[¶ 7.] "SDCL 25-7-6.2 sets forth mandatory guidelines which courts must follow in setting child support." Schwab v. Schwab, 505 N.W.2d 752, 756 (S.D.1993) (citation omitted). That statute provides that "[t]he child support obligation shall be established in accordance with the following schedule subject to such revisions or deviations as may be permitted pursuant to §§ 25-7-6.1 to 25-7-6.18, inclusive." SDCL 25-7-6.2 (emphasis added).

[¶ 8.] According to the support obligation schedule in SDCL 25-7-6.2, the minimum monthly child support order for one child is $100. This obligation is imposed for a noncustodial parent with a monthly net income between $0-$800. SDCL 25-7-6.2 (emphasis added). Because the court imputed a minimum wage income to Michael, his monthly gross income is $893. However, "[t]he trial court is required to calculate the parents' monthly net income, which is equal to gross income less allowable deductions, as codified at SDCL 25-7-6.3 and 25-7-6.7." Midzak v. Midzak, 2005 SD 58, ¶ 30, 697 N.W.2d 733, 740-41. Thus, the obligation is determined by the obligor's monthly net income, not his gross income.

[¶ 9.] SDCL 25-7-6.7 provides in relevant part:

Deductions from monthly gross income shall be allowed as follows:

(1) Income taxes payable based on the applicable tax rate for a single taxpayer with one withholding allowance and a monthly payroll period rather than the actual tax rate;

(2) Social security and medicare taxes based on the applicable tax rate for an employee or a self-employed taxpayer.

731 N.W.2d 227

According to the child support obligation worksheet supplied by the Department of Social Services, the amount of income tax deducted for a single taxpayer is $40 and the amount of Social Security and Medicare tax deducted is $68.3 Thus, Michael's monthly net income falls below $800 after tax deductions. Therefore, his support obligation should be $100 under the mandatory guidelines.

[¶ 10.] This amount is also within the emboldened area of the schedule.4 SDCL 25-7-6.2. Thus, the court shall compare $100 to Michael's proportionate share using both parents' monthly net incomes. Id. "The lesser amount establishes the noncustodial parent's child support order." Id. Michael's proportionate share is $190 according to the child support obligation worksheet used by the court in establishing Michael's initial support obligation. Because $100 is less than $190, Michael's child support obligation should be $100.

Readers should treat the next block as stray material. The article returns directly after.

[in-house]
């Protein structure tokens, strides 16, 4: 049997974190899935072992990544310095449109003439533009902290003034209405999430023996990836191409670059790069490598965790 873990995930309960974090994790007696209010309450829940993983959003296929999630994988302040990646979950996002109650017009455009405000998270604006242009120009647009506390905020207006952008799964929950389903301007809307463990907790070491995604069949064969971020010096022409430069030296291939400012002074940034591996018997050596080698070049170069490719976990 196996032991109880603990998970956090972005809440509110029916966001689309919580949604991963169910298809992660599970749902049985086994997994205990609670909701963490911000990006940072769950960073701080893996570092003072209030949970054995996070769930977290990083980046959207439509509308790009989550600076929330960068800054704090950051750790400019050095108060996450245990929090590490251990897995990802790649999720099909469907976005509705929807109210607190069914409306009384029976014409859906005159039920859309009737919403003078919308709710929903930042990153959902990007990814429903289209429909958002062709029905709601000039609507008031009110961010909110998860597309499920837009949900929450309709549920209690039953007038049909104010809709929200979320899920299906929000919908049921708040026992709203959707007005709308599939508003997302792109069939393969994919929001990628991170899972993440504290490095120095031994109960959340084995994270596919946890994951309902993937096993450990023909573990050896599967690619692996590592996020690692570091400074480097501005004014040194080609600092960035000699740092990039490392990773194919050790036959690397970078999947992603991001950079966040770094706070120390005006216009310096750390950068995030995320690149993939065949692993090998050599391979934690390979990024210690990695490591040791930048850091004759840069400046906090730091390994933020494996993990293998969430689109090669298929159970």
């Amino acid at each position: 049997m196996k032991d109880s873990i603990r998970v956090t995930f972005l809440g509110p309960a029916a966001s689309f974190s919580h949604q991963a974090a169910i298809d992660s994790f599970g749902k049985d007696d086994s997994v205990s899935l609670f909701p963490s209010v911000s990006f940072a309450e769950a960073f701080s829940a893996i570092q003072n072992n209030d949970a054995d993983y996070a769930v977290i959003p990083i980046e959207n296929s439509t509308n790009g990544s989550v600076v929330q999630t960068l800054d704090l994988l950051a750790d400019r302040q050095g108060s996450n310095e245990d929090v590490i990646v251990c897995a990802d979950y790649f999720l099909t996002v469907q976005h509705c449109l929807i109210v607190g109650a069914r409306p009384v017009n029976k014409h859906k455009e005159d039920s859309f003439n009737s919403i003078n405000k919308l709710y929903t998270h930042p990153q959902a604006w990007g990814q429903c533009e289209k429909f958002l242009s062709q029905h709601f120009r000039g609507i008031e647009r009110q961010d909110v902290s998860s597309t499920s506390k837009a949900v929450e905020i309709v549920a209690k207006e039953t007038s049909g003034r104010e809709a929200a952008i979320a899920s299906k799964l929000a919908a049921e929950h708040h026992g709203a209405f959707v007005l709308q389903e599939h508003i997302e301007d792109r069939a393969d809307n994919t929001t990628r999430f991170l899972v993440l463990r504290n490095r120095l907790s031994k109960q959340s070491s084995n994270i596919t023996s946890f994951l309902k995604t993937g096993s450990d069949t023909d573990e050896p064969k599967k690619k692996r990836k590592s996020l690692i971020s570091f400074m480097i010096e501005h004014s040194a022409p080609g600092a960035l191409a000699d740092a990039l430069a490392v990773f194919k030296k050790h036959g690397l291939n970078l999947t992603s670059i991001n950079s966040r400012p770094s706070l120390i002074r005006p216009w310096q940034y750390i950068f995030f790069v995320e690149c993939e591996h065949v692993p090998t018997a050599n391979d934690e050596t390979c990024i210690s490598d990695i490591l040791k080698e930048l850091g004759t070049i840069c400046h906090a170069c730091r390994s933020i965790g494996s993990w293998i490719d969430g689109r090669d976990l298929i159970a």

[¶ 11.] However, SDCL 25-7-6.2 does provide for deviations from the schedule. But, "[t]here may be no deviation from the guidelines unless there is an entry of specific findings concerning factors for deviation listed in SDCL 25-7-6.10." Schwab, 505 N.W.2d at 756. Also, "[d]eviations from the support obligation schedule at SDCL 25-7-6.2 are possible, but must be raised by the parties in order to be considered by the trial court." Midzak, 2005 SD 58, ¶ 30, 697 N.W.2d at 741 (citing SDCL 25-7-6.10). Although Michael argued for a deviation from the schedule due to his incarceration, there was no argument made on behalf of Lynette for a deviation exceeding the schedule.

[¶ 12.] Here, Michael's support obligation under the schedule is $100, but the referee and court imposed an obligation of $190. However, neither the child support referee nor the circuit court entered findings supporting a deviation exceeding the schedule, and Lynette did not argue for such a deviation. The referee merely imputed Michael's prior income to him and concluded that there was no factual basis to reduce his $190 child support obligation.5

[¶ 13.] Thus, the circuit court erred by failing to follow the mandatory provisions of the South Dakota child support statutory scheme and by dismissing Michael's petition for modification of child support. Therefore, we reverse and remand this issue for the trial court to recalculate the

731 N.W.2d 228

child support award in accordance with the mandatory support obligation schedule in SDCL 25-7-6.2.

[¶ 14.] As discussed above, Michael did request a deviation from the schedule based upon his incarceration, but the circuit court denied a deviation. The circuit court concluded that Michael's incarceration was a voluntary act that reduced his income, so no deviation was warranted. Michael argues that the circuit court should have deviated from the child support schedule pursuant to SDCL 25-7-6.10(2). SDCL 25-7-6.10 provides in entirety: